Artist pages on the BBC Music website are driven by an open source database named MusicBrainz. If you or your band exist in MusicBrainz and you are played on the BBC, you'll automatically end up with a BBC Music artist page (like this). So it's a good idea to make sure you have an entry in the MusicBrainz database. Read more about adding your band to MusicBrainz (you will need to register for an account).
From time to time, we also choose to highlight interesting and exciting bands or artists on the BBC Introducing site or blog. Artists are chosen for these features by the BBC Introducing online team, radio programme producers, presenters and the blog editor.
How are bands selected to play on the BBC Introducing stage at festivals?
The BBC Introducing Stages at festivals throughout the UK are there to give aspiring new bands and artists the opportunity to play at some of the biggest festivals in the UK and sometimes internationally!
Not only might you get the opportunity to play the festival but we also aim to record and film your set for broadcast across BBC Radio, online and TV.
The line-ups are chosen via suggestions from all the BBC Introducing shows across the BBC. These suggestions represent who they see as the hottest artists from their patch at that time and is normally representative of the tracks they are playing on their show, some of which are submissions that have been uploaded via this site. So if you haven't already uploaded your tracks to BBC Introducing, do it now! We treat each stage individually, so producers and presenters can tailor their suggestions depending on the festival.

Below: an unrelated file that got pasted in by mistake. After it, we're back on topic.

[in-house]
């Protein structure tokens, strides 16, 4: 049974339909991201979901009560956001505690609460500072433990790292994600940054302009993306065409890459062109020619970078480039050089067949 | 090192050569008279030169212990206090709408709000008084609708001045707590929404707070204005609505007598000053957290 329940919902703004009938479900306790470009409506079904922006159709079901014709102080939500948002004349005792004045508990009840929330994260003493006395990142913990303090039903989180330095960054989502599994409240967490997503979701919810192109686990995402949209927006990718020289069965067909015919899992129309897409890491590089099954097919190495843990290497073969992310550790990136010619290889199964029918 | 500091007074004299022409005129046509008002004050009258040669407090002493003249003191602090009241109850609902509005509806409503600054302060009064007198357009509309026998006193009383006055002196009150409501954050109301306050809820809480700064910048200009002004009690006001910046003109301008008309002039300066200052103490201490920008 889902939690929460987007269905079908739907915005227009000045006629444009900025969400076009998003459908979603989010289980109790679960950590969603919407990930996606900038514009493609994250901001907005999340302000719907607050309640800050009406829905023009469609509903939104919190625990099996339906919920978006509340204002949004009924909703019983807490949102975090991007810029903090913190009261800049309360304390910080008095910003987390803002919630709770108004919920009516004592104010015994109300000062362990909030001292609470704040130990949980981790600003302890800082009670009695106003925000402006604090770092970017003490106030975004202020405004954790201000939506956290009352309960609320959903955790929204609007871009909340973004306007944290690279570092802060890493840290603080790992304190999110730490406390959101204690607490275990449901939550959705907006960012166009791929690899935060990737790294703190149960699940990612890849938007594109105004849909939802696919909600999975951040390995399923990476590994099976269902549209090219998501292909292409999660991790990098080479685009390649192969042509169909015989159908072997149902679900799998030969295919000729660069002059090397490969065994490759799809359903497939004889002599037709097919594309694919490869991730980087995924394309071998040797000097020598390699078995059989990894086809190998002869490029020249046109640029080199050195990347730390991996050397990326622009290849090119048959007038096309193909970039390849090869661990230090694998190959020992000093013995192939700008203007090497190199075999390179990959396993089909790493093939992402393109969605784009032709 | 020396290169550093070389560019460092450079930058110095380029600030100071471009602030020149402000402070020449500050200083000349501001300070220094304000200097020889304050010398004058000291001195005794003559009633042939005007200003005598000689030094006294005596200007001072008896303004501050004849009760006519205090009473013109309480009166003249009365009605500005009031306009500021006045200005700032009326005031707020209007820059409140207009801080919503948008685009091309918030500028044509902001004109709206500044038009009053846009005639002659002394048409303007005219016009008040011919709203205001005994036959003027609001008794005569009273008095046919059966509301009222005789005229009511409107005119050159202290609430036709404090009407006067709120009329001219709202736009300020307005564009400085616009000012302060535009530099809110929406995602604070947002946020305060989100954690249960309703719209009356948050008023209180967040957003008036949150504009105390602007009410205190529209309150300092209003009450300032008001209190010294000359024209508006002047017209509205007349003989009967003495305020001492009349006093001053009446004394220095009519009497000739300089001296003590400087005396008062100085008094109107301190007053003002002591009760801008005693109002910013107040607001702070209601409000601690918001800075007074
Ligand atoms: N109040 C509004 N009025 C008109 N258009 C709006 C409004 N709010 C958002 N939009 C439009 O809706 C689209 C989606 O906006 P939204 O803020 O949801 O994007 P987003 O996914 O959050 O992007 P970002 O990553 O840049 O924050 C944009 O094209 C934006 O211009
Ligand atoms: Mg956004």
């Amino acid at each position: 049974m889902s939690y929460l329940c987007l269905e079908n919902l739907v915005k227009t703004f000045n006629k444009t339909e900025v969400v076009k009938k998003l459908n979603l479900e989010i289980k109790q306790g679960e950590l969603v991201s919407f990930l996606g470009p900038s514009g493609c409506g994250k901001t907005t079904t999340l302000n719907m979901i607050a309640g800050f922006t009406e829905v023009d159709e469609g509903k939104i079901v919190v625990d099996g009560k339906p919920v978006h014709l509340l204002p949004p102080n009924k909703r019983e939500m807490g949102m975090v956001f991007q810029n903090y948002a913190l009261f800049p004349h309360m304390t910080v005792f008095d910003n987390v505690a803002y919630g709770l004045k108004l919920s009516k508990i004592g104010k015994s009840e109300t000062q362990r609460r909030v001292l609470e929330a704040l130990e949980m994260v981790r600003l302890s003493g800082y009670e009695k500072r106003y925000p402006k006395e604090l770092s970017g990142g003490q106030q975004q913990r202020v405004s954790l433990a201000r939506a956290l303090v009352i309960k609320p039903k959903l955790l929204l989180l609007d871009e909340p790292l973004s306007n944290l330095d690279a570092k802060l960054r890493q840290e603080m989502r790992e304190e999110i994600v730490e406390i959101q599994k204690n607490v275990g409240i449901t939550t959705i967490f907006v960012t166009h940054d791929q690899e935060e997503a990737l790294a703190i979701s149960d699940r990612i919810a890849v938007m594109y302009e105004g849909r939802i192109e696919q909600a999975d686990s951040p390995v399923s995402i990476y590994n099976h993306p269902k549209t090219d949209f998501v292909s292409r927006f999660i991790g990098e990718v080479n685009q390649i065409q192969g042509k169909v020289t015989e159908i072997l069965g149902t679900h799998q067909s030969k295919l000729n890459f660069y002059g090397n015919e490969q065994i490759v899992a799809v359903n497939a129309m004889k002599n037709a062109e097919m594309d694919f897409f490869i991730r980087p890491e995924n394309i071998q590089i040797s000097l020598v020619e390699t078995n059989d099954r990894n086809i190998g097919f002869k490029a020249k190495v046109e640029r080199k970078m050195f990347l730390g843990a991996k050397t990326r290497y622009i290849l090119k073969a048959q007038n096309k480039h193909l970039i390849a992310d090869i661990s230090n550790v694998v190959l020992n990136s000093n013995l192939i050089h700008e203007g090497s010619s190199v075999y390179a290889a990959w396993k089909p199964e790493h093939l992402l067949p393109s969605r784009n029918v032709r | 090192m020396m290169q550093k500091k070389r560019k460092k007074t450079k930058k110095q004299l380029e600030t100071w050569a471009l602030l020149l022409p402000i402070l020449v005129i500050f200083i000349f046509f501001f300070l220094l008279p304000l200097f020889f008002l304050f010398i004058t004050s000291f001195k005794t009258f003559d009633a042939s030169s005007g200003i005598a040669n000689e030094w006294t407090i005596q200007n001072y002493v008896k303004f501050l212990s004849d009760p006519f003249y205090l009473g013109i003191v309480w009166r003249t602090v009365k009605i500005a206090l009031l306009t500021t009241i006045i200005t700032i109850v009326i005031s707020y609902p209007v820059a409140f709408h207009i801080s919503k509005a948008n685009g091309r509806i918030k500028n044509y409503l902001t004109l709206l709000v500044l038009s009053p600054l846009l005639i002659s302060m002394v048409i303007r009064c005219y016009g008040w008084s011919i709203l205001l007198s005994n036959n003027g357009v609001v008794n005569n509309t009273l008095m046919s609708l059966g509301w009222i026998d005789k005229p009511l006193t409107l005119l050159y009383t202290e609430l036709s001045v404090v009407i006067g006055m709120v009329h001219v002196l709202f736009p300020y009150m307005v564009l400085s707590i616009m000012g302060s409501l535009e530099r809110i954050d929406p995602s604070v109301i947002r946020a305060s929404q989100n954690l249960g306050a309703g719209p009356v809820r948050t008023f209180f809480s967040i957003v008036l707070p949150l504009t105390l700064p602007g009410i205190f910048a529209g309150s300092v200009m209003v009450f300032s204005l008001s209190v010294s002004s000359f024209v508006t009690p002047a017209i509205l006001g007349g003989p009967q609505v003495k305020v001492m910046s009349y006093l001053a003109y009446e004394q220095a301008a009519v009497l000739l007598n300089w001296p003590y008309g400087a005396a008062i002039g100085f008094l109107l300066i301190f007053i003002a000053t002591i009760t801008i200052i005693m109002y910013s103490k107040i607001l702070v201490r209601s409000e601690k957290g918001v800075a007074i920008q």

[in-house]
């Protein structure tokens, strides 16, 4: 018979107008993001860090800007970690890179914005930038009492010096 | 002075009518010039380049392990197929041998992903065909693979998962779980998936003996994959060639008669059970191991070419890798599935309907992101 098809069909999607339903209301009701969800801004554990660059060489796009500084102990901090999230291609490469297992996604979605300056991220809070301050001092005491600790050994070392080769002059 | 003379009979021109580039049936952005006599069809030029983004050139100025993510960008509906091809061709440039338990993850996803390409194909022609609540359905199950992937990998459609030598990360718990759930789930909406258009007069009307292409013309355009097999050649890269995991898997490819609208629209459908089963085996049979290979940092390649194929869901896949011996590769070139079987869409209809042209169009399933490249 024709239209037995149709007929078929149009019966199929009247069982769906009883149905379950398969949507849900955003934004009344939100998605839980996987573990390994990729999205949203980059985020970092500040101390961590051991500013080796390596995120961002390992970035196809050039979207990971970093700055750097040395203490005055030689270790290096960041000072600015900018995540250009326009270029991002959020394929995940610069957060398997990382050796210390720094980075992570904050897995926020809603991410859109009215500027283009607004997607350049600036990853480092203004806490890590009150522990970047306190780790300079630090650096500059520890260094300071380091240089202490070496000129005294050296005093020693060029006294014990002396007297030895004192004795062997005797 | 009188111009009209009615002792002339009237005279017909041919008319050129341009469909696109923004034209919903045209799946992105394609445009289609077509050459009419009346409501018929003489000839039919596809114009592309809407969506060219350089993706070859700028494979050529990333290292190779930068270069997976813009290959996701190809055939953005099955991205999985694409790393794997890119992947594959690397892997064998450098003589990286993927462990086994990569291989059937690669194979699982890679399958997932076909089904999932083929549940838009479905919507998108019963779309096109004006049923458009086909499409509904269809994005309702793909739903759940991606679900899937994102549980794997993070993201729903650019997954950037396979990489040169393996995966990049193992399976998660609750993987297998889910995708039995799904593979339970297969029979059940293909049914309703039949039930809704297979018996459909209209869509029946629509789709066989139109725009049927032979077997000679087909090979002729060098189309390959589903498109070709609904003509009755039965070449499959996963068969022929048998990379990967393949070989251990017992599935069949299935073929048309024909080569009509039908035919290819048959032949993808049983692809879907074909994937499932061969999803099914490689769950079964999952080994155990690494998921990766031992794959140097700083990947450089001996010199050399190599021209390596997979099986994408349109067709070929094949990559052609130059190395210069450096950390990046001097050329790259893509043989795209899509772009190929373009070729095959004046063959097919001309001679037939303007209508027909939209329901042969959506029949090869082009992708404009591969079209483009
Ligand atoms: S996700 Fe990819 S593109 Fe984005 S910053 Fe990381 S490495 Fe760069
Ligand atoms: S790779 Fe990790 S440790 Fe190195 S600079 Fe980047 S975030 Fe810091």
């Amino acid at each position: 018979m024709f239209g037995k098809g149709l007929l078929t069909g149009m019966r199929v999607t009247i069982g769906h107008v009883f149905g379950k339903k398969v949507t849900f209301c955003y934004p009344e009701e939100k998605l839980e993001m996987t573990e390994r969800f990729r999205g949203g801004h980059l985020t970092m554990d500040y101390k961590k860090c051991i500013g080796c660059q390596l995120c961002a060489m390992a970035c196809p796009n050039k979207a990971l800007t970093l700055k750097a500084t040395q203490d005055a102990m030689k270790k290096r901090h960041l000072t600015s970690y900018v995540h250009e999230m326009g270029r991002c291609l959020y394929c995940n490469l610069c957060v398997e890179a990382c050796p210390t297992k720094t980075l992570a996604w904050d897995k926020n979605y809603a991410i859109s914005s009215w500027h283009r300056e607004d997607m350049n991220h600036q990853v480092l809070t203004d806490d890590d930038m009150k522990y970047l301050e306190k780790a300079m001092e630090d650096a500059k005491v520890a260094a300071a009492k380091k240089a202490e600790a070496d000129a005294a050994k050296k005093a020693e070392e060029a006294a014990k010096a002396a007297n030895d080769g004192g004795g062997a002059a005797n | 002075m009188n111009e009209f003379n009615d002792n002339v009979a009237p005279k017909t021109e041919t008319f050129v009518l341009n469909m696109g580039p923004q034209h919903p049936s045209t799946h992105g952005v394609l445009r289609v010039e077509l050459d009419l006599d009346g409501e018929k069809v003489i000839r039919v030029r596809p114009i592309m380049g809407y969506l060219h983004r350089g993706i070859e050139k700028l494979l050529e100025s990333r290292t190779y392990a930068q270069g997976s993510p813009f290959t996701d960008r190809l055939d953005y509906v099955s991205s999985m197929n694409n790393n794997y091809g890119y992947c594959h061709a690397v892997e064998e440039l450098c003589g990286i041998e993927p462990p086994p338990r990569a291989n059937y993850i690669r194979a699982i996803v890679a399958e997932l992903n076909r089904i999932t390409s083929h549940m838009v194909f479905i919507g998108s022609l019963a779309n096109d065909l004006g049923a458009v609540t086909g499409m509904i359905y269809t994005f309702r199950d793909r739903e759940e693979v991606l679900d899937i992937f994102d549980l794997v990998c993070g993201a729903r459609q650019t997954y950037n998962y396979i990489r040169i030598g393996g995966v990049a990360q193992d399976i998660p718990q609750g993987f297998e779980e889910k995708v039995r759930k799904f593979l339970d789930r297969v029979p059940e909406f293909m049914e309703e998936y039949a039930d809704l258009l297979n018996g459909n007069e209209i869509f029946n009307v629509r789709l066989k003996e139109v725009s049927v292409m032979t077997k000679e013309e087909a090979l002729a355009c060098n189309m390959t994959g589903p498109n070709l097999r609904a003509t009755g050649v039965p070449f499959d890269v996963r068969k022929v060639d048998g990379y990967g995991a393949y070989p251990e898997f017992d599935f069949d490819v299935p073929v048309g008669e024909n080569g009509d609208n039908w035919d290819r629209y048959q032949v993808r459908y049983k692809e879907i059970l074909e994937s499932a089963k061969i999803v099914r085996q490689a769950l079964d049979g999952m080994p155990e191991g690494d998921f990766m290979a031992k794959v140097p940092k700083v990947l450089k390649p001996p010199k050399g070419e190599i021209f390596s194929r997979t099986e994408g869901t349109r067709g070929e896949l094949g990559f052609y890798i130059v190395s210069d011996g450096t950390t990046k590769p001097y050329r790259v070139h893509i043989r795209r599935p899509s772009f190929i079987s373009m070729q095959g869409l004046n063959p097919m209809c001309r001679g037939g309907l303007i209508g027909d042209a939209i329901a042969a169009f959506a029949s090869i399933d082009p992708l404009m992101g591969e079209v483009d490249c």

We then get a panel to listen to all the suggestions and decide upon the final line up. These vary from festival to festival but previous panel members include: Huw Stephens, Steve Lamacq, Emily Eavis, Gary Lightbody, Head of Music at Radio 1, Head of BBC Introducing. They all listen and send us their top rated and from this we get our final line up. At some events, we also take suggestions for bands from the festival promoters and local organisations.
So if you do make a stage you can see that before even playing you have hit the radar of some pretty big names in the industry.
How are artists chosen for the BBC Introducing slot on the Radio 1 Playlist?
Since January 2011, there has been a weekly BBC Introducing spot on Radio 1's daytime playlist. You can see the current selections on the Radio 1 website. Head of Music George Ergatoudis has written in detail about this opportunity on the BBC Radio blog.
The process for playlist selection works in a similar way to our festival stage process. Any songs uploaded to us by UK artists or bands are eligible. Tracks uploaded are first listened to by presenters and producers working on your local BBC Introducing radio show. Local teams make recommendations to a panel inside Radio 1 that consists of DJs like Huw Stephens, producers of In New Music We Trust shows and members of the Radio 1 playlist team. Their shortlist is then passed onto the Radio 1 Music Team who make the final decision as to who makes it onto the playlist.